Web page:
Understanding Venous Disease and Treatment Options

Our goal at Bay Vein Associates is to get you back to doing the things you love- without the pain.

More than 40 million people suffer from painful legs, varicose veins, or a more serious form of vein (venous) disease called Chronic Venous Insufficiency (CVI). Screening, diagnosis, and treatment for CVI is covered by most insurance plans, including Medicare.

Symptoms often worsen over time, and if left untreated will negatively affect quality of life.

Common symptoms include:

  • Varicose veins
  • Leg or ankle swelling, worse at the end of the day
  • Leg pain, aching, or cramping
  • Leg heaviness and fatigue
  • Restless legs
  • Burning or itching of the skin
  • Skin color and/or texture changes
  • Lower leg ulcers

Who is at risk for Venous Disease?

The most common risk factors for CVI include:

  • Gender: there is a significantly higher prevalence of venous disease in women
  • Age: older age is a risk factor in both men and women
  • Heredity: family history of venous disease is a risk factor
  • Pregnancy: studies have shown an increase in venous disease among women who have had one or more pregnancies
  • Standing occupation: causes a great amount of pressure to develop in the leg veins and is a strong risk factor for venous disease
  • Obesity: in both men and women, there is a strong correlation between high BMI and increased risk for venous disease
  • Prior trauma or surgery: lower limb trauma has been found to be a risk factor for chronic venous disease

What is Venous Disease?

Venous disease often occurs when the valves in the primary leg veins fail. Healthy valves assist in pushing blood back up to the heart where it can be re-oxygenated and recirculated. But when venous valves become incompetent, blood cannot return to the heart and gravity causes it to pool in the legs. This is called Chronic Venous Insufficiency (CVI), and is often accompanied by varicose veins, pain, swelling, and more severe leg problems.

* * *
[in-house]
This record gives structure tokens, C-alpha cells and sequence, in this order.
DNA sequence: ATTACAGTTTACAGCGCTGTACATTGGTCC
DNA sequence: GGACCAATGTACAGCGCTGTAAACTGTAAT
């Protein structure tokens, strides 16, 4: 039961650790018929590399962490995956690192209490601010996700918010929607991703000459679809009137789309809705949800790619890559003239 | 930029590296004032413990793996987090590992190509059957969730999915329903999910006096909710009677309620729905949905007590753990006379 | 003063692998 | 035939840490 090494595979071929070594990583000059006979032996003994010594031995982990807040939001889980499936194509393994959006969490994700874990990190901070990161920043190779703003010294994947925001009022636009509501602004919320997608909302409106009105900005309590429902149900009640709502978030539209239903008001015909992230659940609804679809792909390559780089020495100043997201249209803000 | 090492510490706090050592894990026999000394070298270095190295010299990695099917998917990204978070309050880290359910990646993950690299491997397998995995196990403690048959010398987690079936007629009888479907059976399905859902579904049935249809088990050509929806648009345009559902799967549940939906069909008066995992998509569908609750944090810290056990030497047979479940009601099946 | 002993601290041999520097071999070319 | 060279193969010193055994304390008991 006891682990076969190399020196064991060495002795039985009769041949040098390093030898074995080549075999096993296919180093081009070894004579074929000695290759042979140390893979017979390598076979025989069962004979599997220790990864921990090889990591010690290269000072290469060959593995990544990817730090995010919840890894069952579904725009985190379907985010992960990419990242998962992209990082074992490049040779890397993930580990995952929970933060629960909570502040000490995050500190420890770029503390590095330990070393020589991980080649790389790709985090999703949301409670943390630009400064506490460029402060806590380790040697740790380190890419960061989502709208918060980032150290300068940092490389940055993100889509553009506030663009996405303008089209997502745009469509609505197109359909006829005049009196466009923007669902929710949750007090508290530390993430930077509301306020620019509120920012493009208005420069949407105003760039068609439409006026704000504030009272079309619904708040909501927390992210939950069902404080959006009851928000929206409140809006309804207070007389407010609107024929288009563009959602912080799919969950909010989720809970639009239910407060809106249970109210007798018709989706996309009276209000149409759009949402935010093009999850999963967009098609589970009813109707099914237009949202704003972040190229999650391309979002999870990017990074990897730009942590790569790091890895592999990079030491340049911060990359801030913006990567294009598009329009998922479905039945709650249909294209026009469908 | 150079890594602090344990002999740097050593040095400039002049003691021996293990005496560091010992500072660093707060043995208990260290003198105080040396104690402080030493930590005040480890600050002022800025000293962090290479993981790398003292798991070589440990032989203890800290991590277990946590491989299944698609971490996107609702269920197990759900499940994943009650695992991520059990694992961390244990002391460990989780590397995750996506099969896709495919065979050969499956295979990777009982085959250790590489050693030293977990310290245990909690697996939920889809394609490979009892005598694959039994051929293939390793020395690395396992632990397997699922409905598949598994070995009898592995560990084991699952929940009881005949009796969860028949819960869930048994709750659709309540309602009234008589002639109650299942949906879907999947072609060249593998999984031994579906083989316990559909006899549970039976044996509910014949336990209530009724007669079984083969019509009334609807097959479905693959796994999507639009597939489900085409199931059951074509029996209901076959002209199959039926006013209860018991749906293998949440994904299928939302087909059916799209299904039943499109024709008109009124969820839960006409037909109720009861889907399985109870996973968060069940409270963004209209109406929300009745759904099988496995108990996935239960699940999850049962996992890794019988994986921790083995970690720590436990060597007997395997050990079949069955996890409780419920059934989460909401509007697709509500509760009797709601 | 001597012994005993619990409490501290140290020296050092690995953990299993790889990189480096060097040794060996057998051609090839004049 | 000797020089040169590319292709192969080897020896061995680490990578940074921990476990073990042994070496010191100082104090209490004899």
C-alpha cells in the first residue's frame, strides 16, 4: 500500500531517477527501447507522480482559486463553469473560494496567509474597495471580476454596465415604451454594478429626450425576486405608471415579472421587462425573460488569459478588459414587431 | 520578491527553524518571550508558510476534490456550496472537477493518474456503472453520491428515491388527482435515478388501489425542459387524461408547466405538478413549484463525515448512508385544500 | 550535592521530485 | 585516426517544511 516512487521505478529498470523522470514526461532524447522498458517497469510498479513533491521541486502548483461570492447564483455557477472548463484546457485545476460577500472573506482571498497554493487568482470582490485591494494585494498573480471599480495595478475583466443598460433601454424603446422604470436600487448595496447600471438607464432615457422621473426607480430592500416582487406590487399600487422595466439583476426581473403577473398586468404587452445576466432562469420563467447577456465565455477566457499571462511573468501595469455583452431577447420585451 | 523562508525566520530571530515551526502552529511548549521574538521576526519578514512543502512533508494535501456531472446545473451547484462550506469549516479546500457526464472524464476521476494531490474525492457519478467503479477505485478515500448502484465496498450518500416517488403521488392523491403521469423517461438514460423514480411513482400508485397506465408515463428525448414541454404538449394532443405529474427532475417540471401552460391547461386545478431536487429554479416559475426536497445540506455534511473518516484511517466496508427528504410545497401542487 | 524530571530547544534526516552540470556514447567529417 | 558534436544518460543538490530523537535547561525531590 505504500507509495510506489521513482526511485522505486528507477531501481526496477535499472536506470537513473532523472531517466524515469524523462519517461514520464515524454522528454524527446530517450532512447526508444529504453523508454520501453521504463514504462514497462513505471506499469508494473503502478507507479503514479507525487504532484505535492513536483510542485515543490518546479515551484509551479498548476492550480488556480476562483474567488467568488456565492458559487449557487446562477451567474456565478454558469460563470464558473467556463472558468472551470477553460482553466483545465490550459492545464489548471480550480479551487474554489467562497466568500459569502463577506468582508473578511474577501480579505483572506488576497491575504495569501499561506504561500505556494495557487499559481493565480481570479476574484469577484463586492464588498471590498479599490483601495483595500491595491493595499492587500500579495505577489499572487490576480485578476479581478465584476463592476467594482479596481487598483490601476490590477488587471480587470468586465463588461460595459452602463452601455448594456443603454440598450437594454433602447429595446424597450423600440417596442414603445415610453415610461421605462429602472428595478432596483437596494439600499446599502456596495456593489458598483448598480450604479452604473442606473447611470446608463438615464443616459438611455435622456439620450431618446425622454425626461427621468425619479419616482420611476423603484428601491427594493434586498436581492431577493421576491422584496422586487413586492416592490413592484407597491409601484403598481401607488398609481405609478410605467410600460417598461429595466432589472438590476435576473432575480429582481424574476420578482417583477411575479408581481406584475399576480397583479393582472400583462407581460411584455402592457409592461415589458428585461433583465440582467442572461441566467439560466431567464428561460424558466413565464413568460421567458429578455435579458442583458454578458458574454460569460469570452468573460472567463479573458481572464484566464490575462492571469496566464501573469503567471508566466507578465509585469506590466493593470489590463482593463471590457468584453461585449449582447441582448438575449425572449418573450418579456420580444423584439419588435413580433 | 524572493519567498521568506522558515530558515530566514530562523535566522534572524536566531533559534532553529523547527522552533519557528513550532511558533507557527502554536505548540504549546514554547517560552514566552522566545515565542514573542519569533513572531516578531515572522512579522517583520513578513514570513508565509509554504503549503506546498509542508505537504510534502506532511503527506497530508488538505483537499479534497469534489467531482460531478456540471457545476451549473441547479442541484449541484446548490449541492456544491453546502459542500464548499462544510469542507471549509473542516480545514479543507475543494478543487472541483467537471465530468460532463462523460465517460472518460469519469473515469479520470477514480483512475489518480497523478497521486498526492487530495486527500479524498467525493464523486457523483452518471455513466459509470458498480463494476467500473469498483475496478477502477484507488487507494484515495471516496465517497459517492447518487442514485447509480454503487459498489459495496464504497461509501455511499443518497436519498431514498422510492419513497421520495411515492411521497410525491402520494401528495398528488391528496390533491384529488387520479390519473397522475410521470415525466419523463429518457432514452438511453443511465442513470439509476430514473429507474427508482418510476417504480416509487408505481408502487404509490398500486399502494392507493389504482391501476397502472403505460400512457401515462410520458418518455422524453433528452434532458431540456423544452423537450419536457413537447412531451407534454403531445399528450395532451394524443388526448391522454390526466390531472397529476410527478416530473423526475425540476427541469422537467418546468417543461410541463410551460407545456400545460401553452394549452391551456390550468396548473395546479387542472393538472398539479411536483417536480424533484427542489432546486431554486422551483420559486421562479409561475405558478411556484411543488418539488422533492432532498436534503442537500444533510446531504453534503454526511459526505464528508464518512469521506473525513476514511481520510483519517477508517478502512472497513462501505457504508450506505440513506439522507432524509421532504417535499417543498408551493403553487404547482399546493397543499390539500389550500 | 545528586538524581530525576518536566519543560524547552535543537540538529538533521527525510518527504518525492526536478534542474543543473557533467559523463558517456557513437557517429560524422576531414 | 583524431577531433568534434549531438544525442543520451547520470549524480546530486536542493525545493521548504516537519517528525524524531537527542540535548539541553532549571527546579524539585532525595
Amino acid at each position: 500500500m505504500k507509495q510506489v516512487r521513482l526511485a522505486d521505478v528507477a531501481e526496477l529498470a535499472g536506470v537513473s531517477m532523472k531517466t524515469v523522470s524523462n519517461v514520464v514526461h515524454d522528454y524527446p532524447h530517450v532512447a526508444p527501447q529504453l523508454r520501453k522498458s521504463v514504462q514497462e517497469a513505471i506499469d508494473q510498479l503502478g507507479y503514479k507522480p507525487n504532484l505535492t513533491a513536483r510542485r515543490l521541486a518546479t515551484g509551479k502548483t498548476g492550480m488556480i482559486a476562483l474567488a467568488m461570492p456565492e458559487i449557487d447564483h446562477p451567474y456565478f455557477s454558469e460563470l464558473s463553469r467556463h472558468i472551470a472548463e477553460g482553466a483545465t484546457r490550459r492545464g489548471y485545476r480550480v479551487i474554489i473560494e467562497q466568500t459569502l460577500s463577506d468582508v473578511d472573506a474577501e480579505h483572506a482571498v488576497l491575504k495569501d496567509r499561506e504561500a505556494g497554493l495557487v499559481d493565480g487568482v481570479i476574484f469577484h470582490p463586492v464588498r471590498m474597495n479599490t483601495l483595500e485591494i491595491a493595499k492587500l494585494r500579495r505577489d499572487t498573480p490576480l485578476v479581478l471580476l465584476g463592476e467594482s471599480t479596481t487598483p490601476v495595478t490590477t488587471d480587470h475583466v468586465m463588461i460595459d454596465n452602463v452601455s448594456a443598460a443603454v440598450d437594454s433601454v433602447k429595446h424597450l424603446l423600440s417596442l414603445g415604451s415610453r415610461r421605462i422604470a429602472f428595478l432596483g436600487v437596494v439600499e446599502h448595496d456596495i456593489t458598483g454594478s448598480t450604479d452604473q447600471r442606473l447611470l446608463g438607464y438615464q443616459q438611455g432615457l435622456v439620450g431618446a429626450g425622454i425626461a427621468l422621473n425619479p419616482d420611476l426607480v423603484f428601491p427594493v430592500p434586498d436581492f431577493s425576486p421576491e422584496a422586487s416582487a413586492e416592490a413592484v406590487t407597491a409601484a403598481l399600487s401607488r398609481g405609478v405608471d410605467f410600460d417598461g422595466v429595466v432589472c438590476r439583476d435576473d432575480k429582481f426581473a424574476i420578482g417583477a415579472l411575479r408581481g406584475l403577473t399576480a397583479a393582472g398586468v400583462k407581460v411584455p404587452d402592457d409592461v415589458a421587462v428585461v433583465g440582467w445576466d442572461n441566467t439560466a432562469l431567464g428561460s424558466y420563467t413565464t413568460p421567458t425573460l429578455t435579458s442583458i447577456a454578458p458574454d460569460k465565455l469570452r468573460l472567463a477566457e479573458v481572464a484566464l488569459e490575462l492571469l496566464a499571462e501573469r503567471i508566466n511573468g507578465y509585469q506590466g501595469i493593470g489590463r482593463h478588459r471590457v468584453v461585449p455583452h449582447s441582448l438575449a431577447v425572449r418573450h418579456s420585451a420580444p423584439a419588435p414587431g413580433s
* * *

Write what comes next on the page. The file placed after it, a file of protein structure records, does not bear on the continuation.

This image illustrates how the failure of venous valves prevents blood from being properly recirculated to the heart.

Healthy and Diseased Vein Valves

What are Varicose Veins?

Varicose veins are often an early symptom of CVI. Some important facts about varicose veins:

  • Varicose veins are MORE than just a cosmetic issue
  • Varicose veins are NOT the same as spider veins
  • Varicose veins affect BOTH men and women

Varicose veins are enlarged veins that can be blue, red or flesh colored. They are often raised above the skin on the legs and look like twisted, bulging cords. Half of all Americans over 50, and two-thirds of women over 60, suffer from these big ropey leg veins. The problem is far more than cosmetic – the pain, swelling and leg fatigue can cause pain and discourage an active lifestyle. Severe varicose veins can even cause chronic infections and skin ulcerations if left untreated.

Varicose veins are often an indicator of underlying CVI.

How is CVI diagnosed?

The process of diagnosis begins with a consultation with your doctor that will include a conversation about your current general health, your past medical history, and your symptoms followed by a physical exam. Our clinic uses state of the art ultrasound technology to scan your legs and determine if venous disease is present.  These visits are covered by most insurance plans, including Medicare.

What are the treatment options for CVI?

Conservative Therapies:

  • Exercise
  • Leg elevation
  • Compression stockings
  • Unna boot

These therapies treat the symptoms, not the underlying cause…

Surgical Treatment:

  • Vein stripping & ligation

Non-Surgical Treatments:

  • Radiofrequency ablation:  A short procedure that is done in our clinic.  Patients usually return to normal activity the same day.  This treatment is covered by most insurance plans, including Medicare.
  • Endovenous laser ablation

What can I do?

If you are suffering from varicose veins, leg pain, swelling or any of the symptoms associated with CVI:

If you know someone that may be suffering from varicose veins or any of the symptoms of CVI:

  • Educate them
  • Encourage them to seek treatment

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